As the name implies, the use case category of maritime sar provides medical emergency and “Man Overboard” rescue services that entail broadband and mission-critical applications to connect users in distress, on vessels, and around shore-based facilities. To continue with shore-based applications, harbor logistics offers a range of services for planning, organization, and inspection of harbors and industrial port operations. Ship loading/unloading coordination, asset tracking, warehouse management, short-sea, and feeder shipping can be monitored via these services. Similarly to vessel logistics use cases, harbor logistics may involve all three types of communication regimes.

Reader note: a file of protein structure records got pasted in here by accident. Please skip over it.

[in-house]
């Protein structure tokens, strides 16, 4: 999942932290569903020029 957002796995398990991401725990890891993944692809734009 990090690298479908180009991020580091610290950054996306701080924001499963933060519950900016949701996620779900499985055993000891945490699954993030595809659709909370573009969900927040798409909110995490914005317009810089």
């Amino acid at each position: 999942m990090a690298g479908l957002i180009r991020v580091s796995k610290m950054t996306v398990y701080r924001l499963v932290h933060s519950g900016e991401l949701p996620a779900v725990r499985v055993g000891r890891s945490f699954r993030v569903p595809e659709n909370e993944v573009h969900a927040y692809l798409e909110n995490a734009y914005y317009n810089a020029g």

Solution Related concepts Relevant 6g-mn use cases
5G service classes eMBB, URLLC, mMTC Broadband, critical, and massive machine-type communications for all 6g-mn use cases
NR NTN Satellite communication networks, unmanned aerial systems, HAPs Coverage extension, network access in offshore areas and NLOS scenarios
Mobile IAB Wireless backhaul, IAB-donor, IAB-nodes Capacity improvement within a vessel, coverage extension in offshore areas
MCX services MCPTT, MCData, MCVideo, off-network MCX Rescue services, response to shipborne emergencies
LTE/NR sidelink D2D communications, ProSe, UE-to-network relay Ship-to-ship communications for navigation and collision avoidance, sensor group communications for shipborne IoT, relaying for coverage extension
MEC Edge cloud servers, computation task offloading Low latency and low energy consumption in shore-based and offshore applications